Civil excavations and tunnelling – a practical guide
Excavation means dislodging the rock or ground from in situ and disposing of it from there and, thereby, creating an opening. This opening,
when exposed to the sun and atmosphere, is known as an open cut or surface opening, and when the same is created beneath the ground and is not exposed to the atmosphere, it is known as an underground or subsurface opening. Civil excavations mean those excavations that are usually under the purview of civil and construction engineering disciplines, in terms of their planning, design, execution and construction.
Excavation activities began with ancient civilizations; naturally, men must have made excavations for their shelter using ancient and primitive tools. During the 19th and 20th centuries civil excavations gained momentum around the world. Many prominent highways, rail routes, building constructions, hydro-electric projects and tunnelling projects have been undertaken, and are still ongoing. This has been made possible with the advancement in the techniques, methods and equipment required to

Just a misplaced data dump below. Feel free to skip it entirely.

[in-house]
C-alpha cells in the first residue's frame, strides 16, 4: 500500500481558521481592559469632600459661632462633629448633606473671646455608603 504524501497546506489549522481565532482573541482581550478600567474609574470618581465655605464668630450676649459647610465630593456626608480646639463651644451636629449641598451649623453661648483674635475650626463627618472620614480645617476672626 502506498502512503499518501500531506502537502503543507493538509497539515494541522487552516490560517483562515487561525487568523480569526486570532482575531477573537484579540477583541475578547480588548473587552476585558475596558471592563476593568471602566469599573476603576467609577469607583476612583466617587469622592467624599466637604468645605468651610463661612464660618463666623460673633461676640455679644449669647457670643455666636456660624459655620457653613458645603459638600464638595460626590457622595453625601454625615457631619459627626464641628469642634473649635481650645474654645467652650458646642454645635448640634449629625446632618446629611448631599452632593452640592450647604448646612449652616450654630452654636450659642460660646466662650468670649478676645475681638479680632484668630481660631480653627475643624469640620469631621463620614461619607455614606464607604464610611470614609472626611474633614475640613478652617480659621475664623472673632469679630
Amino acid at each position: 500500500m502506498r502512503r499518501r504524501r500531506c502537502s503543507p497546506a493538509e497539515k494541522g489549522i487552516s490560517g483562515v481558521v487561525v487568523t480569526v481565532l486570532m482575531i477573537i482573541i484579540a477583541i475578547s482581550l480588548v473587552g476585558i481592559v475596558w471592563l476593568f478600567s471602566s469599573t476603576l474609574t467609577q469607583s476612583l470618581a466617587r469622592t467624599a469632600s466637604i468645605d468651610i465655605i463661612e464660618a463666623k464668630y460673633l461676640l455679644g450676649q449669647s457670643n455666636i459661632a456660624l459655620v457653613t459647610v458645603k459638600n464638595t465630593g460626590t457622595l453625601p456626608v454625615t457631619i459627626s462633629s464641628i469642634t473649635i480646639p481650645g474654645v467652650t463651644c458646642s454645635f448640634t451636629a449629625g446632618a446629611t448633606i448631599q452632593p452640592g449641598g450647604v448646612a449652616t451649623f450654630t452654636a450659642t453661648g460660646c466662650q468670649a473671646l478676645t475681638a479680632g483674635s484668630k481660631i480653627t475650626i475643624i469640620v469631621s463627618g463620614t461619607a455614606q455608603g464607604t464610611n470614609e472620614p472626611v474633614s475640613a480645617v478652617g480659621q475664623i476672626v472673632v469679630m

accomplish this task. Today, civil excavations are no more an art but the tasks of engineering. Tunnelling is opening up the future. It is shortening distances by passing through the most difficult ground and hazardous conditions. Present technology can meet this challenge.